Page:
Scientists Develop New Chemical Process to Convert Plant Waste into Greener Gasoline

Greener Gasoline

After successfully converting plant waste into building blocks of greener gasoline in 2014, scientists at KU Leuven, Belgium have now developed ready-to-use recipe to produce cellulose gasoline for industrial applications. Cellulose, one of the main components of plant fibers, in sawdust, can be converted into hydrocarbon chains through a chemical process.

According to Bert Sels from KU Leuven, the obtained hydrocarbon chains can be used as a gasoline additive to produce secondary biofuel or cellulose gasoline. Plant waste such as sawdust was exposed to a chemical process to create a product that replicates its petrochemical counterparts. A slight difference with fossil gasoline (obtained by carbon dating) is observed only in the end product, said Bert Sels.

In their initial experiment, researchers developed a chemical reactor for the production of cellulose gasoline at smaller scale. The investigation went on to integrate this bio-refining process for producing cellulose gasoline in larger quantities. Aron Deneyer, a researcher in KU Leuven, studied to determine an ideal segment of the prevailing petroleum refining process in which cellulose can be best incorporated in petroleum and promote the production of highly bio-sourced gasoline. As a result of this study, a new ready-to-use recipe for producing cellulose gasoline has been developed.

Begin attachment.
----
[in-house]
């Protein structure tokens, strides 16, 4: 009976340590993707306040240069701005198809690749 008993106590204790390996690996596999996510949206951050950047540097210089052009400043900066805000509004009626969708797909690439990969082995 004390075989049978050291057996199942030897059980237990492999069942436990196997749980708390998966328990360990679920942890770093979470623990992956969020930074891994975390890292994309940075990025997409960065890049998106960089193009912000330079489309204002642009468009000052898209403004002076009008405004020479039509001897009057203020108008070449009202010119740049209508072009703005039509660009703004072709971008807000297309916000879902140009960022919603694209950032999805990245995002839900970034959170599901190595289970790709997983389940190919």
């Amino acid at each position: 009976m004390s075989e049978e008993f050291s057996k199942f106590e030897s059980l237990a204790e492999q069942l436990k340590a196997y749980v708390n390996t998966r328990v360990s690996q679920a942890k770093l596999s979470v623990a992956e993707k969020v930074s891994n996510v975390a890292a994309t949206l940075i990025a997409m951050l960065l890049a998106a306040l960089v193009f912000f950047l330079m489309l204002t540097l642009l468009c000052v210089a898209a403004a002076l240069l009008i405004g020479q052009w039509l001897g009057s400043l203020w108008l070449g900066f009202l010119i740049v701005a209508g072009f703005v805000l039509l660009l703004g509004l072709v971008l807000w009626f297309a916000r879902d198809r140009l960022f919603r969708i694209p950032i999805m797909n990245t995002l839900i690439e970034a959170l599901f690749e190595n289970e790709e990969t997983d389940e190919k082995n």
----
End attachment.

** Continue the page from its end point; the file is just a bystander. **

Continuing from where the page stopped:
According to the researchers, industries can directly apply this recipe which not only prevents the quality loss for gasoline but also maximizes the use of existing refining processes. Further, it can help oil & gas plants to generate greener fuel. Professor Sels said, cellulose gasoline must be as a midway of the development.

Current biofuel consumption is significantly high to produce greener gasoline entirely from plant waste. Although cellulose is still mixed with petroleum, it is not 100% sourced from renewable raw materials. In response, Professor Sels emphasis that the product highlights the possibility of consuming greener gasoline while a growing number of automobiles functions on liquid fuel. The researchers believe, in the future, dependence on liquid fuel will continue although to a fewer extent. Industries are expected to show keen interest in their process to transform gasoline production to be fully bio-based. This latest development will further possibly quell increasing crude prices in several economies around the globe.

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Rohit Bhisey

Rohit Bhisey

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